Friday, February 10, 2012

Cedar Rapids (2011)

     I avoided seeing Cedar Rapids (2011) in the theater for fear that it would come off like a Will Ferrell film – that is to say, overly loud and decidedly unsubtle in its humor.  While it is largely the latter, the only offender in terms of tone is John C. Reilly, who plays his character (Dean Ziegler), too brashly to fit in with the other staid – and seemingly real – characters.  There is a problem with how disconnected the characters seem from the real world, which is to say the modern world, but that is played for charm rather than insult.  Indeed, had Cedar Rapids not taken an odd detour to the dark side of rural America, the entire film would have felt like an homage to the character of American goodness of character as contrasted with corporate (small as they are) evils.
     Ed Helms plays Tim Lippe, and he does a good job even when he is given questionable material.  Helms is really too old for the role – he looks every bit of his 37 years – but he manages a kind and believable aw shucks persona that allows the other actors room to work.  Reilly is much less giving, acting at the others; it feels like he was getting direction for a different film.  Anne Heche is fantastic and believable as a mother of two who uses the annual ASMI convention as an escape from the limitations of her life – marriage, children, responsibility.  Isiah Whitlock, Jr. is...well, I think he is great in almost everything he has done.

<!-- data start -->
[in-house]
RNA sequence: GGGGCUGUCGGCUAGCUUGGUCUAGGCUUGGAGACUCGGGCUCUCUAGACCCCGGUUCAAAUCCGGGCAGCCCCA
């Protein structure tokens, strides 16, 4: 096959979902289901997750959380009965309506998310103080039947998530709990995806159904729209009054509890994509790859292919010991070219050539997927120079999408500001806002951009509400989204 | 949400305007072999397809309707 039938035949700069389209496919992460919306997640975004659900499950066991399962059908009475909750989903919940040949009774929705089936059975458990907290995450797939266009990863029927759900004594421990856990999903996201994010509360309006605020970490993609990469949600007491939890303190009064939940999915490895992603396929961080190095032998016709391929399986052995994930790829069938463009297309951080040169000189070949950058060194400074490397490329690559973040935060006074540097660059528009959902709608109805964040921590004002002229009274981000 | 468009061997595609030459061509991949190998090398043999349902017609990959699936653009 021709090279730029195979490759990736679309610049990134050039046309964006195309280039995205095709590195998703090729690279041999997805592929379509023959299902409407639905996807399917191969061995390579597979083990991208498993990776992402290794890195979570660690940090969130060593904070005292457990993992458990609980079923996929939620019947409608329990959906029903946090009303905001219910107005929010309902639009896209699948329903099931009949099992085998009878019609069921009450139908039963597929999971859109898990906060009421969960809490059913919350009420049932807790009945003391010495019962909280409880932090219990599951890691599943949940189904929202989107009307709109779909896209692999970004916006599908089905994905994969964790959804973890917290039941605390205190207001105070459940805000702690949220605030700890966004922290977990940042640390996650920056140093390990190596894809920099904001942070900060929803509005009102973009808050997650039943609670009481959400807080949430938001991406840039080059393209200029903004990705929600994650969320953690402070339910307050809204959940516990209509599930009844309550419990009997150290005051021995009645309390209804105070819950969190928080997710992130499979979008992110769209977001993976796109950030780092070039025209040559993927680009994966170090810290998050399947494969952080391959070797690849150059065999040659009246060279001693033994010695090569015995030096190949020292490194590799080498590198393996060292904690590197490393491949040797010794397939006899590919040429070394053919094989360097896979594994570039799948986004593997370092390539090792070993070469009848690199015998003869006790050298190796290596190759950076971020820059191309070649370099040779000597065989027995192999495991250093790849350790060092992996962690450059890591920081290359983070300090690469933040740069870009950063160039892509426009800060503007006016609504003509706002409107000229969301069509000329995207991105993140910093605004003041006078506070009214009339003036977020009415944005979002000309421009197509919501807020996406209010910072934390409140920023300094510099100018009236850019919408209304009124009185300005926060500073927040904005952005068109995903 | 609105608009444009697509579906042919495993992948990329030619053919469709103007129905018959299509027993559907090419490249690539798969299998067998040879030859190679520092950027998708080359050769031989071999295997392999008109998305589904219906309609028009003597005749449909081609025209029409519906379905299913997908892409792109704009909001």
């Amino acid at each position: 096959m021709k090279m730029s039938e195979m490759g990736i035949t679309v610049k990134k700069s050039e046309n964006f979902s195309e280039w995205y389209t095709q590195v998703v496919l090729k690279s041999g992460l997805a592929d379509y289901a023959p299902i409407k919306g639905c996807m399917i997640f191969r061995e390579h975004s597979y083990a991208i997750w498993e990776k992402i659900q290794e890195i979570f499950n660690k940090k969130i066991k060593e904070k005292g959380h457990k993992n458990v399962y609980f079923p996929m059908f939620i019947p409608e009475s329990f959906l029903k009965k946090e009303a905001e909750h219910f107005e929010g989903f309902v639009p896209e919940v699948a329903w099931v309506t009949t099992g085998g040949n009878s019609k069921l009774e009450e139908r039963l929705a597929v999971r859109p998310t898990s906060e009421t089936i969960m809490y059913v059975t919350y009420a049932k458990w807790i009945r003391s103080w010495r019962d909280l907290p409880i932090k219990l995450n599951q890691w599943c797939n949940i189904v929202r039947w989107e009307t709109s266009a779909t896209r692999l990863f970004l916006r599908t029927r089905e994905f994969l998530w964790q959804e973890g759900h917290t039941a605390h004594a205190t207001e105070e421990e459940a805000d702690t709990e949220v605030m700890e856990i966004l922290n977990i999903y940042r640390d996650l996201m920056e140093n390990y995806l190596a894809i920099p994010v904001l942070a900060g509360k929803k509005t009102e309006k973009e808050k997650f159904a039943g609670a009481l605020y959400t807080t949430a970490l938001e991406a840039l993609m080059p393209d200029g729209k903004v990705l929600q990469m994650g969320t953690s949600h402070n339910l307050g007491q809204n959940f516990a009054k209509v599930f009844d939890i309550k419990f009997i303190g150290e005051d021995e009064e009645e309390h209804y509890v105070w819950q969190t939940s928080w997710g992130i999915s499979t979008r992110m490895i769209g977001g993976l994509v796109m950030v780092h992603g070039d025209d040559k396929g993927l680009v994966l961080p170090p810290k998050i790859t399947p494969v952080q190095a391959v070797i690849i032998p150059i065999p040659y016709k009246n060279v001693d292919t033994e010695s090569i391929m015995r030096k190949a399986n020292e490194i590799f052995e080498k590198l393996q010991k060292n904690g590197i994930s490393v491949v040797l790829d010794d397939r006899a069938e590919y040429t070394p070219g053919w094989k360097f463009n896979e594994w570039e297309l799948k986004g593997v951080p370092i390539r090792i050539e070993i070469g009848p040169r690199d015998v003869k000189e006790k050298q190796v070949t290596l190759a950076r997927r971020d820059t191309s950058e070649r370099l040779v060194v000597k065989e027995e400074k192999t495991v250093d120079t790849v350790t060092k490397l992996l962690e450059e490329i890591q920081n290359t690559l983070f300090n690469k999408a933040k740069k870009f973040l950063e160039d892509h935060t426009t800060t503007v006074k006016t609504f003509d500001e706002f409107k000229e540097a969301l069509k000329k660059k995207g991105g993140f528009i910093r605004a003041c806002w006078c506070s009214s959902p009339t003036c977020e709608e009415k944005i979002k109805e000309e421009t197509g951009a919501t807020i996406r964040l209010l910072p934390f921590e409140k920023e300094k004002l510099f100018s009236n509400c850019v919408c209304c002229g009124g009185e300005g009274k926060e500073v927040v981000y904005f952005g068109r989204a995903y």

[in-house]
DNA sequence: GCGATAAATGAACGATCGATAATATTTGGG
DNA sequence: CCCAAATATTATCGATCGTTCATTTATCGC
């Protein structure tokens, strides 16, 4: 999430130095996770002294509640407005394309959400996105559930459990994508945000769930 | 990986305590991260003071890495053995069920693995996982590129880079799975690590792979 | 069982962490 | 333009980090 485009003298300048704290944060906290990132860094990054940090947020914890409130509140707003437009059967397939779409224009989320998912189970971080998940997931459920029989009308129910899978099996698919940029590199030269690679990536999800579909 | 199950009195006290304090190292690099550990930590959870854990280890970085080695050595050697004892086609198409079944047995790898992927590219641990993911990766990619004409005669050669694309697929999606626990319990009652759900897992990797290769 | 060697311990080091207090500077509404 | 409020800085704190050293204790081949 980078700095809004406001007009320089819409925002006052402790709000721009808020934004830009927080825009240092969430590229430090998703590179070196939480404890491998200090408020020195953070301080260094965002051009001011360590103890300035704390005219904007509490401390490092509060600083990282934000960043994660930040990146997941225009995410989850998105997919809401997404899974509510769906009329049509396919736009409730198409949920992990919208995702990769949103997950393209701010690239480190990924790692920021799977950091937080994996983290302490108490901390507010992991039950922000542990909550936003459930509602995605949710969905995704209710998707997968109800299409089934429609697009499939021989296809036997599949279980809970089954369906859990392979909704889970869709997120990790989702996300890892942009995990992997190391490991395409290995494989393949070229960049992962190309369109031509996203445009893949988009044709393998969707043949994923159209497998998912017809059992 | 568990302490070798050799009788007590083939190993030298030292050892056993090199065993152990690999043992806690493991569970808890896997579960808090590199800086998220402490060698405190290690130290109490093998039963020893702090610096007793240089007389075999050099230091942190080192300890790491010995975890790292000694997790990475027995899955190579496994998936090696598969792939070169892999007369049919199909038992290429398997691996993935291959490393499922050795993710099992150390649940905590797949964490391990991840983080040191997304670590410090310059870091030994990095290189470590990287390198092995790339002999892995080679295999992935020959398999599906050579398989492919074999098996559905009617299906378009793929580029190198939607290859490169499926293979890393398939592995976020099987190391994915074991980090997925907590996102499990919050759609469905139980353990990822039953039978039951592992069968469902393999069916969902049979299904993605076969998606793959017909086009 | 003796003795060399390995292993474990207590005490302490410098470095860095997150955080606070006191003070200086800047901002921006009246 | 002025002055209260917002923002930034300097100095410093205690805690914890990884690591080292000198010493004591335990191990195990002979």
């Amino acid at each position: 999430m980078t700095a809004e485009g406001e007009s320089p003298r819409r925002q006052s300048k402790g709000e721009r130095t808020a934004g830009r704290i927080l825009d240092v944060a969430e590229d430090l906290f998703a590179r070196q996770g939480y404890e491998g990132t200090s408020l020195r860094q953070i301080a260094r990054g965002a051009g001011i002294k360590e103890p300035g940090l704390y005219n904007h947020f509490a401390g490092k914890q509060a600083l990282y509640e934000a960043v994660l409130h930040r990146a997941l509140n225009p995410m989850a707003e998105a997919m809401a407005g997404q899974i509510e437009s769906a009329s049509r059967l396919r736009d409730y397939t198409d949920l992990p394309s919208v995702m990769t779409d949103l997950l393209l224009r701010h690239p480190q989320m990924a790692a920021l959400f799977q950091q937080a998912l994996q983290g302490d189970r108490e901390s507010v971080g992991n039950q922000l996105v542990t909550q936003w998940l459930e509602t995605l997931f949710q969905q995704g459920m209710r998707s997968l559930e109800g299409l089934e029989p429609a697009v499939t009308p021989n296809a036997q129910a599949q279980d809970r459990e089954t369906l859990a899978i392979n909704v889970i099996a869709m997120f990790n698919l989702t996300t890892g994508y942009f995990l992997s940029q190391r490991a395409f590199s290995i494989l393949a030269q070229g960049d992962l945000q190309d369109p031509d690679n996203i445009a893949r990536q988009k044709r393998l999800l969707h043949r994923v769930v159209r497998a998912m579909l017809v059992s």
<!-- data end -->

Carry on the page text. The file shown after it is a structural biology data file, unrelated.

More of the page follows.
The plot involves a few too many crude elements.  This is not to say that I am not of fan of crude humor, but it feels like it was wedged in for the sake of satisfying people who know of Helms only from The Hangover (2009).  This could have been a gem of a subtle, adult comedy; the seeds are there and there was clearly an effort to make it happen.  However, there were too many distractions from the heartwarming material for cheap laughs, or attempts at cheap laughs.
     I liked the cast.  I likes most of the set up.  I just feel that somebody – at some point – felt pressure to go for the lowest common denominator in order to ensure a box office success.  Cedar Rapids should have been a comedy that avoided the pitfalls that have made the last decade's offerings largely unfunny.  It isn't cold and heartless – it is much better than that – but it just could not elevate itself to excellence.  If you haven't seen it, I would recommend giving it a chance.  Just realize that it could have been much better, or much cruder; it just should have chosen a direction and gone all in.

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